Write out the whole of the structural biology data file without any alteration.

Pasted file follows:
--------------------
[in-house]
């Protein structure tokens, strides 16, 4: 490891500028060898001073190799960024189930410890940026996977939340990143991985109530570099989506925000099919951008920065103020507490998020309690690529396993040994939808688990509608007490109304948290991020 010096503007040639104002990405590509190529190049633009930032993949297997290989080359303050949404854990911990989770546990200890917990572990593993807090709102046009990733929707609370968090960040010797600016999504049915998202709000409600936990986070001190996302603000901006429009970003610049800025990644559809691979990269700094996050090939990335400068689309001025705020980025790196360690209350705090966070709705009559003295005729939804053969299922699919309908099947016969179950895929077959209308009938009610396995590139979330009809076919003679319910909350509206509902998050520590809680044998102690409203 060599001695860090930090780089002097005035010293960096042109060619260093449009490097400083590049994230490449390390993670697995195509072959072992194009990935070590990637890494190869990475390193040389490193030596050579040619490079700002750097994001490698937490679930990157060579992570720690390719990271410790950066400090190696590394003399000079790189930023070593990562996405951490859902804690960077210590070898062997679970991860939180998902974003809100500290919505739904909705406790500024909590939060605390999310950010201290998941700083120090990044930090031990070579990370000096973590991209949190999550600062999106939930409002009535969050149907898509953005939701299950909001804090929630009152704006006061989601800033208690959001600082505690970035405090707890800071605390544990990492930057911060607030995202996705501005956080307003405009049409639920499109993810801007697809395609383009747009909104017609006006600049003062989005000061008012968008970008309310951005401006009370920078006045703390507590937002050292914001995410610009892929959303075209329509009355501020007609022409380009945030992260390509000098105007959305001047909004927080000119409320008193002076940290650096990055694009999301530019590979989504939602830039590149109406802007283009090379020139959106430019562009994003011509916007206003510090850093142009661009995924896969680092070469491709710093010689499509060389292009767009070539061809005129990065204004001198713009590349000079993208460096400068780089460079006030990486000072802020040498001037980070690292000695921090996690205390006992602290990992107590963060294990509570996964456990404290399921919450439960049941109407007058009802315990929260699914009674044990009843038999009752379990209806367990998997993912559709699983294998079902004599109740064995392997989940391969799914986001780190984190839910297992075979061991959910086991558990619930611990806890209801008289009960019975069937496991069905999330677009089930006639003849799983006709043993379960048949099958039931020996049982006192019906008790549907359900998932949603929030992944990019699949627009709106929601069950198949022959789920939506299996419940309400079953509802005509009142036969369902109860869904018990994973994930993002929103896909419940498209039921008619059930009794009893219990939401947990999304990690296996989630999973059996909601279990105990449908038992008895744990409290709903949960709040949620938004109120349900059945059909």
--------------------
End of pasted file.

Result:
[in-house]
């Protein structure tokens, strides 16, 4: 490891500028060898001073190799960024189930410890940026996977939340990143991985109530570099989506925000099919951008920065103020507490998020309690690529396993040994939808688990509608007490109304948290991020 010096503007040639104002990405590509190529190049633009930032993949297997290989080359303050949404854990911990989770546990200890917990572990593993807090709102046009990733929707609370968090960040010797600016999504049915998202709000409600936990986070001190996302603000901006429009970003610049800025990644559809691979990269700094996050090939990335400068689309001025705020980025790196360690209350705090966070709705009559003295005729939804053969299922699919309908099947016969179950895929077959209308009938009610396995590139979330009809076919003679319910909350509206509902998050520590809680044998102690409203 060599001695860090930090780089002097005035010293960096042109060619260093449009490097400083590049994230490449390390993670697995195509072959072992194009990935070590990637890494190869990475390193040389490193030596050579040619490079700002750097994001490698937490679930990157060579992570720690390719990271410790950066400090190696590394003399000079790189930023070593990562996405951490859902804690960077210590070898062997679970991860939180998902974003809100500290919505739904909705406790500024909590939060605390999310950010201290998941700083120090990044930090031990070579990370000096973590991209949190999550600062999106939930409002009535969050149907898509953005939701299950909001804090929630009152704006006061989601800033208690959001600082505690970035405090707890800071605390544990990492930057911060607030995202996705501005956080307003405009049409639920499109993810801007697809395609383009747009909104017609006006600049003062989005000061008012968008970008309310951005401006009370920078006045703390507590937002050292914001995410610009892929959303075209329509009355501020007609022409380009945030992260390509000098105007959305001047909004927080000119409320008193002076940290650096990055694009999301530019590979989504939602830039590149109406802007283009090379020139959106430019562009994003011509916007206003510090850093142009661009995924896969680092070469491709710093010689499509060389292009767009070539061809005129990065204004001198713009590349000079993208460096400068780089460079006030990486000072802020040498001037980070690292000695921090996690205390006992602290990992107590963060294990509570996964456990404290399921919450439960049941109407007058009802315990929260699914009674044990009843038999009752379990209806367990998997993912559709699983294998079902004599109740064995392997989940391969799914986001780190984190839910297992075979061991959910086991558990619930611990806890209801008289009960019975069937496991069905999330677009089930006639003849799983006709043993379960048949099958039931020996049982006192019906008790549907359900998932949603929030992944990019699949627009709106929601069950198949022959789920939506299996419940309400079953509802005509009142036969369902109860869904018990994973994930993002929103896909419940498209039921008619059930009794009893219990939401947990999304990690296996989630999973059996909601279990105990449908038992008895744990409290709903949960709040949620938004109120349900059945059909």